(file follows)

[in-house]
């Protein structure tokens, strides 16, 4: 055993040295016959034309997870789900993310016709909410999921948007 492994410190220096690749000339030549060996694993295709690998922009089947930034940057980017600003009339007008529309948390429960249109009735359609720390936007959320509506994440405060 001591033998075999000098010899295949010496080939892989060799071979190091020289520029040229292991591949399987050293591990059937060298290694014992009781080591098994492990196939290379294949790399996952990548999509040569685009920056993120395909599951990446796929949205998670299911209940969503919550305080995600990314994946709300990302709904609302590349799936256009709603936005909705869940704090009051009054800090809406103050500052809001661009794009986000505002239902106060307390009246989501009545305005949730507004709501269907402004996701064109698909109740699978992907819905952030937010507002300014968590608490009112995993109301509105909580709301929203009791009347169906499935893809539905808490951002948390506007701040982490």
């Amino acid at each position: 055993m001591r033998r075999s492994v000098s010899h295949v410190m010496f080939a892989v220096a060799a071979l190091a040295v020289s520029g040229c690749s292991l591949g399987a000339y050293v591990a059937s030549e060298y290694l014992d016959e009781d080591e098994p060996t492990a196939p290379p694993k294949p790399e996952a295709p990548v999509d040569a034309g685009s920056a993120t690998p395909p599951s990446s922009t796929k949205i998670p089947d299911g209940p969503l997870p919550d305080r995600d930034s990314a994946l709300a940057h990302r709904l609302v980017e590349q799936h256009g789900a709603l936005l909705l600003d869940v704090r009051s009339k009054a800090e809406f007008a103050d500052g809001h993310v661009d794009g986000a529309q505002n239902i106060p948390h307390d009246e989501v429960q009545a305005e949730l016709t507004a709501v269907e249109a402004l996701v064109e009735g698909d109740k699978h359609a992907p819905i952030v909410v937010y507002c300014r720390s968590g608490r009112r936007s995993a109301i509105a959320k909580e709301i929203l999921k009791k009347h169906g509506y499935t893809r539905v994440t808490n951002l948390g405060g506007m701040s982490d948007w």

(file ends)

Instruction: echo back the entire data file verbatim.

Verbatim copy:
[in-house]
């Protein structure tokens, strides 16, 4: 055993040295016959034309997870789900993310016709909410999921948007 492994410190220096690749000339030549060996694993295709690998922009089947930034940057980017600003009339007008529309948390429960249109009735359609720390936007959320509506994440405060 001591033998075999000098010899295949010496080939892989060799071979190091020289520029040229292991591949399987050293591990059937060298290694014992009781080591098994492990196939290379294949790399996952990548999509040569685009920056993120395909599951990446796929949205998670299911209940969503919550305080995600990314994946709300990302709904609302590349799936256009709603936005909705869940704090009051009054800090809406103050500052809001661009794009986000505002239902106060307390009246989501009545305005949730507004709501269907402004996701064109698909109740699978992907819905952030937010507002300014968590608490009112995993109301509105909580709301929203009791009347169906499935893809539905808490951002948390506007701040982490």
């Amino acid at each position: 055993m001591r033998r075999s492994v000098s010899h295949v410190m010496f080939a892989v220096a060799a071979l190091a040295v020289s520029g040229c690749s292991l591949g399987a000339y050293v591990a059937s030549e060298y290694l014992d016959e009781d080591e098994p060996t492990a196939p290379p694993k294949p790399e996952a295709p990548v999509d040569a034309g685009s920056a993120t690998p395909p599951s990446s922009t796929k949205i998670p089947d299911g209940p969503l997870p919550d305080r995600d930034s990314a994946l709300a940057h990302r709904l609302v980017e590349q799936h256009g789900a709603l936005l909705l600003d869940v704090r009051s009339k009054a800090e809406f007008a103050d500052g809001h993310v661009d794009g986000a529309q505002n239902i106060p948390h307390d009246e989501v429960q009545a305005e949730l016709t507004a709501v269907e249109a402004l996701v064109e009735g698909d109740k699978h359609a992907p819905i952030v909410v937010y507002c300014r720390s968590g608490r009112r936007s995993a109301i509105a959320k909580e709301i929203l999921k009791k009347h169906g509506y499935t893809r539905v994440t808490n951002l948390g405060g506007m701040s982490d948007w």